Hematologic: Decreases in mean hemoglobin and hematocrit occurred in a dose-related fashion in adult patients treated with rosiglitazone (mean decreases in individual trials as much as 1.0 g/dL hemoglobin and as much as 3.3% hematocrit). The changes occurred primarily during the first 3 months following initiation of therapy with rosiglitazone or following a dose increase in rosiglitazone. The time course and magnitude of decreases were similar in patients treated with a combination of rosiglitazone and other hypoglycemic agents or monotherapy with rosiglitazone. White blood cell counts also decreased slightly in adult patients treated with rosiglitazone. Decreases in hematologic parameters may be related to increased plasma volume observed with treatment with rosiglitazone.

Lipids: Changes in serum lipids have been observed following treatment with rosiglitazone in adults [see CLINICAL PHARMACOLOGY].

Serum Transaminase Levels: In pre-approval clinical trials in 4,598 patients treated with rosiglitazone encompassing approximately 3,600 patient-years of exposure, there was no evidence of drug-induced hepatotoxicity.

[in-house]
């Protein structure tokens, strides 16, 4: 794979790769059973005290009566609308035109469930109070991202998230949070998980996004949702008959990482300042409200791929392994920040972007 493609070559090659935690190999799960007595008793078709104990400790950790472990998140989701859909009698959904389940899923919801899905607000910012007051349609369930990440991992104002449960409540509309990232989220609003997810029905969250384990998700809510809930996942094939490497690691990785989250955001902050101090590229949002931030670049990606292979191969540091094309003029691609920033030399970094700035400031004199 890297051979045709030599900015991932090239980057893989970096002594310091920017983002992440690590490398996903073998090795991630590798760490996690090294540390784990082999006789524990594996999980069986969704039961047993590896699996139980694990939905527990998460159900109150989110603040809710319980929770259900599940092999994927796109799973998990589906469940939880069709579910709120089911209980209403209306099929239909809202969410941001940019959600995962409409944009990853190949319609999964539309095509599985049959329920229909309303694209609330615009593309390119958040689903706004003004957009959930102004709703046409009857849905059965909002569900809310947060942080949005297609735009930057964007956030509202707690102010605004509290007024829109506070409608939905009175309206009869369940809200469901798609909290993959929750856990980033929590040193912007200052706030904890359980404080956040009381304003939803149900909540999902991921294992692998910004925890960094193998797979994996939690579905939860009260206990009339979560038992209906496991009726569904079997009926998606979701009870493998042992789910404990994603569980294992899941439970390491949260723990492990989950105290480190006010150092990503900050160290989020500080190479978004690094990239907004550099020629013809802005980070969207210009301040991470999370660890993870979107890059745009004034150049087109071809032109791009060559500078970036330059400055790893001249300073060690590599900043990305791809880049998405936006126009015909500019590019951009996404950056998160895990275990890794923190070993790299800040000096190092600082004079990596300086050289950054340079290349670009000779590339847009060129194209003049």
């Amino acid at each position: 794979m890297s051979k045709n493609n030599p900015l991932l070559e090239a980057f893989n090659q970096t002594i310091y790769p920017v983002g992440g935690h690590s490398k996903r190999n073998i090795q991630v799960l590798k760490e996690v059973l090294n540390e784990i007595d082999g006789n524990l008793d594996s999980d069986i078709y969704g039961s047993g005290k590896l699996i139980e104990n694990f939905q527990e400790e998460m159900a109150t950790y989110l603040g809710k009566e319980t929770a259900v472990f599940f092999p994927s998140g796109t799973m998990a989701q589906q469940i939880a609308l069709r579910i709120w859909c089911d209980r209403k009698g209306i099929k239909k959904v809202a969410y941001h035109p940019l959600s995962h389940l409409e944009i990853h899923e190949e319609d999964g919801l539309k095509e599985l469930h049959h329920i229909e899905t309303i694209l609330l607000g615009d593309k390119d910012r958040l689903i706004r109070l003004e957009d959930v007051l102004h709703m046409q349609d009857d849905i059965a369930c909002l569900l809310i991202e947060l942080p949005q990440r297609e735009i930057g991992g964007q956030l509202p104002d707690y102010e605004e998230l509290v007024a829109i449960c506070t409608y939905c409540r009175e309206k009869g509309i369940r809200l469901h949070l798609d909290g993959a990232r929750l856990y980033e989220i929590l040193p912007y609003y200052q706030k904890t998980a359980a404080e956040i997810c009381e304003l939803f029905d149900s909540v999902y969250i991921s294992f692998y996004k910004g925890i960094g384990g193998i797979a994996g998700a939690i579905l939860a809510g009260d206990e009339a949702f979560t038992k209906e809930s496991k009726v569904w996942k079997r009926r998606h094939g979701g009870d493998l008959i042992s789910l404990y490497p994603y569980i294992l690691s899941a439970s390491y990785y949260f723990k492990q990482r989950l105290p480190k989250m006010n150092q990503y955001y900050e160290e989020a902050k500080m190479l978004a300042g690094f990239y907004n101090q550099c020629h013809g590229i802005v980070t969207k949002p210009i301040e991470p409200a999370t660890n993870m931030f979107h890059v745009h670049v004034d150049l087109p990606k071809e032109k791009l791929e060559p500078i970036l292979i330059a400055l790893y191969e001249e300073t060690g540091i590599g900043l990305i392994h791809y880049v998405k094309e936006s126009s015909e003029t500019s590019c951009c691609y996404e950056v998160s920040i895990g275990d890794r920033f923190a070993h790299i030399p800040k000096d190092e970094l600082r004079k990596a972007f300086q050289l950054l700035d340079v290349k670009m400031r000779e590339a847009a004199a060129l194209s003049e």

In pre-approval controlled trials, 0.2% of patients treated with rosiglitazone had reversible elevations in ALT >3X the upper limit of normal compared to 0.2% on placebo and 0.5% on active comparators. The ALT elevations in patients treated with rosiglitazone were reversible. Hyperbilirubinemia was found in 0.3% of patients treated with rosiglitazone compared with 0.9% treated with placebo and 1% in patients treated with active comparators. In pre-approval clinical trials, there were no cases of idiosyncratic drug reactions leading to hepatic failure. [See WARNINGS AND PRECAUTIONS]

In the 4- to 6-year ADOPT trial, patients treated with rosiglitazone (4,954 patient-years exposure), glyburide (4,244 patient-years exposure) or metformin (4,906 patient-years exposure) as monotherapy had the same rate of ALT increase to >3X upper limit of normal (0.3 per 100 patient-years exposure).

Postmarketing Experience

In addition to adverse reactions reported from clinical trials, the events described below have been identified during post-approval use of AVANDARYL or its individual components. Because these events are reported voluntarily from a population of unknown size, it is not possible to reliably estimate their frequency or to always establish a causal relationship to drug exposure.